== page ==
Written by Julia Plasynski
Truthfully, graduating college during a time of overwhelming uncertainty led me to complete a short ten months of volunteering, which thankfully brought me certainty during this pandemic. I graduated Washington & Jefferson College in 2020 with a B.A. in biology, minoring in environmental studies. I knew graduate school was going to be the next step in my desired path of lifelong learning. However, I also knew that taking a gap year to gain new experiences would benefit my future career, especially during this particular year. This experience came in the form of volunteerism with AmeriCorps National Civilian Community Corps (NCCC).
My ten months started in October 2020 in Aurora, CO, where our campus for the Southwest Region is located. Myself and 100 others were quarantined, trained, and placed on teams before spreading to diverse locations across our region of the United States (Arkansas, Oklahoma, Missouri, Kansas, Colorado, New Mexico, Wyoming, Texas, and Arizona). Each team was sent to a different area, where the sponsor of the community has requested help in a particular community (environmental stewardship, education, disaster response, healthy futures, economic opportunity, or veterans/military families).
My first project occurred in Houston, Texas. My team of ten, including myself, rebuilt homes devastated from Hurricane Harvey. This natural disaster occurred in 2017, yet, people are still displaced till this day. This is similar to my current project in Tulsa, Oklahoma, where we are rebuilding roofs and homes ruined by tornados from years ago.
The families we are helping recover from these natural disasters are of low socioeconomic status; therefore, they are more vulnerable to natural disasters. Preparedness for disaster and ability to recover are more difficult to achieve when already in poverty. Understanding this, allowed me to better comprehend the difference my team and I were making in these different families’ lives.
In addition to these two projects, we aided FEMA at one of the largest COVID-19 vaccination sites in the United States. When my team started at the site in Dallas, TX, about 6,000 people could get vaccinated a day. At the end of our four weeks at the site, we were able to vaccinate more than 9,000 people a day. We directed traffic, registered clients, helped with the shots, and observed the patients for 15-30 minutes after the vaccine to ensure proper safety. We also were fortunate to receive both doses of our vaccine to also help end the pandemic!
So far, I have enjoyed volunteering with AmeriCorps NCCC. My team and I have grown close over the couple months and together, we have experienced beautiful hikes, cities, parks, and countless laughs. Particularly, I have witnessed the impacts climate change can already have on the poor. The impacts of climate change on natural disasters will continue to worsen and will likely continuing hurting the same communities. In addition to the tornadoes and hurricanes, this also includes zoonotic diseases, such as COVID-19. Although climate change will impact every being on earth, those with low socioeconomic status will not be able to adapt as easily as those with higher socioeconomic status (Ghazali et. al 2018). As mentioned, the communities we have helped are already vulnerable to natural disasters and have had trouble recovering.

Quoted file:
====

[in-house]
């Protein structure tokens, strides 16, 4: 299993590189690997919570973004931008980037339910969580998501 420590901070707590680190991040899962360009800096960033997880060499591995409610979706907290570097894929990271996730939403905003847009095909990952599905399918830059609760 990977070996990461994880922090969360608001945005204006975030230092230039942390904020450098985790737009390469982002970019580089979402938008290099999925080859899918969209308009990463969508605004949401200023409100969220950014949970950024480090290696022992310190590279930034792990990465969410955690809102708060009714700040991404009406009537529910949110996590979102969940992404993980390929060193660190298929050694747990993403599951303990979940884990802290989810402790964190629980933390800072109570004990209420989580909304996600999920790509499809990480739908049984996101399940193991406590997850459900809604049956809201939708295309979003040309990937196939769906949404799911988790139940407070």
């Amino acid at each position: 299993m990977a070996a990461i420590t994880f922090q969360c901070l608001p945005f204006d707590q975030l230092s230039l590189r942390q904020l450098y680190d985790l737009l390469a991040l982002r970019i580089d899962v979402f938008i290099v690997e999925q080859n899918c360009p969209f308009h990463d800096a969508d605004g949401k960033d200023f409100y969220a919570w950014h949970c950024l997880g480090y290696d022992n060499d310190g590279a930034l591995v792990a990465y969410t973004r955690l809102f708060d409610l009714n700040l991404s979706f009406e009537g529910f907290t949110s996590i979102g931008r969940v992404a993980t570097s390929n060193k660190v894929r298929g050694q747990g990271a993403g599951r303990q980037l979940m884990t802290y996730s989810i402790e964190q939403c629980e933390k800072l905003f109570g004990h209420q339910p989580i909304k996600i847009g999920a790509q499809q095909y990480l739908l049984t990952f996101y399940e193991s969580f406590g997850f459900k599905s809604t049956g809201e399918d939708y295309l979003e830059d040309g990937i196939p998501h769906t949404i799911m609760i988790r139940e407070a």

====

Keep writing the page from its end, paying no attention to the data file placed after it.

As an AmeriCorps NCCC Member, I have helped individuals struck by natural disaster and a pandemic to rebuild their lives through the physical reconstruction of their homes or the vaccine, while also learning how to live and work with the same ten people, adapt to different environments, and connect with these struggling people. We will be rebuilding houses in Tulsa, OK, until our program ends in July. Afterwards, many people on my team will further their education by either attending college or graduate school and others will continue with other service/travel programs. This fall, I will be attending Duke University for my Master of Environmental Management, concentrating on Ecosystem Science & Conservation. By volunteering with this program, I have learned more about environmental injustice, which will better equip me for graduate school.
Overall, I am extremely grateful for my time in AmeriCorps NCCC. I feel better prepared for graduate school, relationships, careers, and overall, life.
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Ghazali, Daniel A.; Guericolas, Maximilien; Thys, Frédéric; Sarasin, François; Arcos González, Pedro; Casalino, Enrique. 2018. “Climate Change Impacts on Disaster and Emergency Medicine Focusing on Mitigation Disruptive Effects: an International Perspective” Int. J. Environ. Res. Public Health 15, no. 7: 1379. https://doi.org/10.3390/ijerph15071379